Determining Quorum + Retaining Jurisdiction in Disciplinary Proceedings
Perspectives for the Professions
December 2022 - 3 min read
In Jhanji v The Law Society of Manitoba, the Manitoba Court of Appeal discussed quorum for professional discipline tribunals – or how many tribunal members are required for the tribunal to hold a hearing - when quorum has not been otherwise defined.
In this case, two lawyers and one public member were appointed to a discipline tribunal to hear allegations of incompetent practice against Jhanji under the Rules of the Law Society of Manitoba.
The tribunal heard evidence and issued a decision finding Jhanji incompetent to practice law. However, before the tribunal considered the appropriate penalty, one of the tribunal members was appointed as a judge and was unable to continue.
Jhanji took the position that as the tribunal no longer had three members, it had lost quorum and could not continue. Jhanji argued that a new three-member tribunal must be appointed to hear the matter.
The remaining tribunal members considered the legislative framework for quorum. At the time of the hearing, Manitoba's Legal Profession Act, CCSM c L107 at s. 70, required the Law Society's governing body of Benchers to make rules requiring discipline hearings to be conducted by a panel of discipline committee members. Those rules provided that discipline tribunals must have three members: two lawyers and one public member. However, neither the Legal Profession Act nor the rules addressed what would happen if one tribunal member could not continue.
The remaining tribunal members relied on Manitoba's Interpretation Act, CCSM c I80 at s. 19. The Interpretation Act provided that if an act or regulation requires or authorizes a body consisting of three or more members to do anything, and if the body had a fixed number of members, then unless otherwise specified a majority of that fixed number would constitute quorum.
The remaining two tribunal members determined they had quorum and could determine the appropriate penalty. They heard submissions and ordered that Jhanji be suspended from practicing law until he could demonstrate competence. Jhanji appealed the tribunal's decision, in part, on the basis that only two of the three original tribunal members made the decision.
On appeal, the Court affirmed the tribunal's decision.
In the absence of direction in the Legal Profession Act or the rules, the Interpretation Act allowed the two remaining tribunal members to complete the hearing and impose a penalty.
The Court highlighted two important factors in their analysis:
- When the tribunal was initially formed, it had met the requirement in the rules to have one public member and two lawyers. The Interpretation Act cannot perfect an administrative tribunal that was not properly constituted in the first place.
- The two remaining tribunal members had reached a unanimous decision on the penalty, so the hearing's sanctions phase had been heard and determined by a quorum of the tribunal.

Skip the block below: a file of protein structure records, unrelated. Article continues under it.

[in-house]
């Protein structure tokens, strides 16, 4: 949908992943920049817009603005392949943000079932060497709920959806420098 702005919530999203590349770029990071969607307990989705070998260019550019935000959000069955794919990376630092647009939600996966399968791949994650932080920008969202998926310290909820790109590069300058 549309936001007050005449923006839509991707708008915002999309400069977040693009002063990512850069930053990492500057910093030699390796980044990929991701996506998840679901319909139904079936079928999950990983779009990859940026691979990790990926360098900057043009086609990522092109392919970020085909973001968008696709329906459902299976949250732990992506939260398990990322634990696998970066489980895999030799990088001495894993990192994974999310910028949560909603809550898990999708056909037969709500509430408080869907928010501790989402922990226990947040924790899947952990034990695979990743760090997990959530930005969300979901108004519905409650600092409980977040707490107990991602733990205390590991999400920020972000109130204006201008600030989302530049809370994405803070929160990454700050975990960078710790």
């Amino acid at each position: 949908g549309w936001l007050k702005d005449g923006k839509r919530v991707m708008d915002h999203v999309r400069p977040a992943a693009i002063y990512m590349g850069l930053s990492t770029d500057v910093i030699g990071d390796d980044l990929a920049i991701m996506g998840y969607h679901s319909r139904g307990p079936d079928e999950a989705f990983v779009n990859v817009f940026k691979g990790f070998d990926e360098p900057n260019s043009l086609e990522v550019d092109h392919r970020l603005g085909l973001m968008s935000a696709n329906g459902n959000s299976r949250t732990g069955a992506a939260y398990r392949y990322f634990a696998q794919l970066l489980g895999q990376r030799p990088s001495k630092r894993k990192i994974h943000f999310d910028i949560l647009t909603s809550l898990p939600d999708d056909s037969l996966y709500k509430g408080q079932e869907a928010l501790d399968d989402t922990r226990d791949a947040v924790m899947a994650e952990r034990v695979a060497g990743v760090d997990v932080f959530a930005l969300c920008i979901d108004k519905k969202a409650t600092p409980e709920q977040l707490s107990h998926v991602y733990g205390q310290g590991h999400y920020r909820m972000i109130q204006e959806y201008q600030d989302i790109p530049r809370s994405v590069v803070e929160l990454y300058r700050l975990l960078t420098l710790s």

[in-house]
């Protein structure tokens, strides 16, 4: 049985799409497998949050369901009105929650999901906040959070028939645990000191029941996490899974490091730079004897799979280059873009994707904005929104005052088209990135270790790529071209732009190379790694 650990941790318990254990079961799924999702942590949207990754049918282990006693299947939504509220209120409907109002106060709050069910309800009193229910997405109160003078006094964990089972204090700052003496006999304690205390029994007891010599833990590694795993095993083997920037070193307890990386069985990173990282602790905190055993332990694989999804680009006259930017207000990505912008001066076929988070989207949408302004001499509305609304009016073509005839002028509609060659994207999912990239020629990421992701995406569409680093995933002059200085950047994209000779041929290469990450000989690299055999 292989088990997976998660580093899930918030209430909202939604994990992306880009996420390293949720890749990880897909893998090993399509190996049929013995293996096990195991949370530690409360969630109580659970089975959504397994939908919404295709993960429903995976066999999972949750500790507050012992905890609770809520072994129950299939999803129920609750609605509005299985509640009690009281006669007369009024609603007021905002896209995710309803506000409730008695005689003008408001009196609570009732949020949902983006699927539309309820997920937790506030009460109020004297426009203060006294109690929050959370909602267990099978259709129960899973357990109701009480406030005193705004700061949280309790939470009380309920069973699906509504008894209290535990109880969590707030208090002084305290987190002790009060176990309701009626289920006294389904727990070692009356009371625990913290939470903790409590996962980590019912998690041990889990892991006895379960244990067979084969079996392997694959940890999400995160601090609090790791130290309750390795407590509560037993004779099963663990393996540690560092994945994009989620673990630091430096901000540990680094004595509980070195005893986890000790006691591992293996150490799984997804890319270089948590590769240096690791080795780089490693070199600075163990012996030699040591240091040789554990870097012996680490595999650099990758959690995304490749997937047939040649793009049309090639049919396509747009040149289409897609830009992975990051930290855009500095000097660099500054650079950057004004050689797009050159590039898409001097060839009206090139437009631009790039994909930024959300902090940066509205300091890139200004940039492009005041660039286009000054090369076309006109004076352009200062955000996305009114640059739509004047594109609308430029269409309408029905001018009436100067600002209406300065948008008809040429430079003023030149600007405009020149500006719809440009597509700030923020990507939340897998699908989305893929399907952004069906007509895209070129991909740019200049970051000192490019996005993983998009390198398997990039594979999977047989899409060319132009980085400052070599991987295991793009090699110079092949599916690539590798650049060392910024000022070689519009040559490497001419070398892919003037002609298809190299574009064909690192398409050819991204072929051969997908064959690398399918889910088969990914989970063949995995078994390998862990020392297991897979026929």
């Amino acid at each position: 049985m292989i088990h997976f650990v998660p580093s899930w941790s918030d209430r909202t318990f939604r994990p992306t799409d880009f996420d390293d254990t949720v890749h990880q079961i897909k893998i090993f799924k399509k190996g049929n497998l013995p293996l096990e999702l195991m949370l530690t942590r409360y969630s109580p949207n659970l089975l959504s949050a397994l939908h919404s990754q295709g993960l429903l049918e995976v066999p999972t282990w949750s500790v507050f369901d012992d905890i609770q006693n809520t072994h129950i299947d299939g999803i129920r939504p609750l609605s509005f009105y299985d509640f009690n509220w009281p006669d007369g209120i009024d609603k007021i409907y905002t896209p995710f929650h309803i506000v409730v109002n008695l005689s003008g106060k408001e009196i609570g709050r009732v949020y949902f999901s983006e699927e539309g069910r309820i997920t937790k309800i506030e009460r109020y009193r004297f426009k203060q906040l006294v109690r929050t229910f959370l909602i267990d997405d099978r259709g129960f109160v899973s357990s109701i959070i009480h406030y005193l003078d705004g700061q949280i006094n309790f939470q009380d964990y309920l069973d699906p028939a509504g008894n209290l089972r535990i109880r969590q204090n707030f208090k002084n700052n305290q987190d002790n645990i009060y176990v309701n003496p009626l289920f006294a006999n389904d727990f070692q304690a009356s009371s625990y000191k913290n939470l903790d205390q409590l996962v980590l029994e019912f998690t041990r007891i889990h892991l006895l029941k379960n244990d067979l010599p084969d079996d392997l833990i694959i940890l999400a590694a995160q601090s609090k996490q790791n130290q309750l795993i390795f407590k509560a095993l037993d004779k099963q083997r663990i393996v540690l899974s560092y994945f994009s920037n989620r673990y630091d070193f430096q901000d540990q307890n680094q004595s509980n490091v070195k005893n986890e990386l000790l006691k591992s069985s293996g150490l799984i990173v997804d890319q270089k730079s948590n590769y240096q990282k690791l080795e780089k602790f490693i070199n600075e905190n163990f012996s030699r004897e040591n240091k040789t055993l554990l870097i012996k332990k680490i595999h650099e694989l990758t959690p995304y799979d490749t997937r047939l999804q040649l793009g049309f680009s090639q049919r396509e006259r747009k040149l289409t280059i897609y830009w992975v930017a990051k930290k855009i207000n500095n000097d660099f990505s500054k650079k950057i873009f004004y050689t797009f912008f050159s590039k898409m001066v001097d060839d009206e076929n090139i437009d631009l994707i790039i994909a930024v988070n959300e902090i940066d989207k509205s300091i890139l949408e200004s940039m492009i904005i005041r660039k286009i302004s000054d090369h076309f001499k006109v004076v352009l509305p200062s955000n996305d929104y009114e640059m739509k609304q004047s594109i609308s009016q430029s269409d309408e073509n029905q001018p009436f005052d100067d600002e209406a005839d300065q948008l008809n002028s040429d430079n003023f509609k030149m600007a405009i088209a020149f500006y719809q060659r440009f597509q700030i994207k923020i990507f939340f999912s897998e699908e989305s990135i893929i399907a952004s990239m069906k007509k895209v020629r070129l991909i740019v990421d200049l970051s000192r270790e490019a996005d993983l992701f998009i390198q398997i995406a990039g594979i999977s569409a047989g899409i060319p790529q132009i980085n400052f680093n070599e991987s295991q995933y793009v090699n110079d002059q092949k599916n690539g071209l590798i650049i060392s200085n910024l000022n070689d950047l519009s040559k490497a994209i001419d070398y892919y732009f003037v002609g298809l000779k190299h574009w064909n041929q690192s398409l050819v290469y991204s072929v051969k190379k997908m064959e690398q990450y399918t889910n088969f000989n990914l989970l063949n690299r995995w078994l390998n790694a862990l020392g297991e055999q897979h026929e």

Ultimately, the Court held that the tribunal had applied the Interpretation Act correctly. The third tribunal member's departure mid-way through the hearing did not cause a loss of quorum or jurisdiction.
Discipline tribunal members may be unable to continue in their roles for various reasons, such as illness or injury, family emergencies, or other factors. Tribunals must then determine if they have quorum and jurisdiction to continue. Tribunals may look to other legislation where the governing statute, regulations, bylaws or rules do not address this.
Although the Court in Jhanji considers legislation from Manitoba, the Court provides valuable direction on the general determination of quorum and is likely to guide other jurisdictions with similar legislation. For example, Alberta's Interpretation Act, RSA 2000 c I-8 at s. 17, considers quorum and states:
- If in an enactment an act or thing is required or authorized to be done by more than two persons, a majority of them may do it;
- Where an enactment establishes a board (or administrative tribunal) at least 1/2 of the number of members provided for under the enactment constitutes a quorum at a meeting;
- An act or thing done by a majority of the members of the board (or administrative tribunal) present at a meeting, if the members present constitute a quorum, is deemed to have been done by the board; and
- A vacancy in the membership of the board (or administrative tribunal) does not invalidate the constitution of the board or impair the right of the members of the board to act, if the number of members is not less than a quorum.
While not identical to Manitoba's Interpretation Act, this section establishes a similar method to determine quorum in the absence of other guidance. It makes clear that an administrative tribunal can continue to carry out its duties so long as quorum is established.
If you have questions about whether a change in circumstances has affected a tribunal's quorum status and require guidance on how your jurisdiction's Interpretation Act may apply, please contact Caitlyn Field or any member of Field Law's Professional Regulatory Group.
Link to decision: Jhanji v The Law Society of Manitoba, 2022 MBCA 78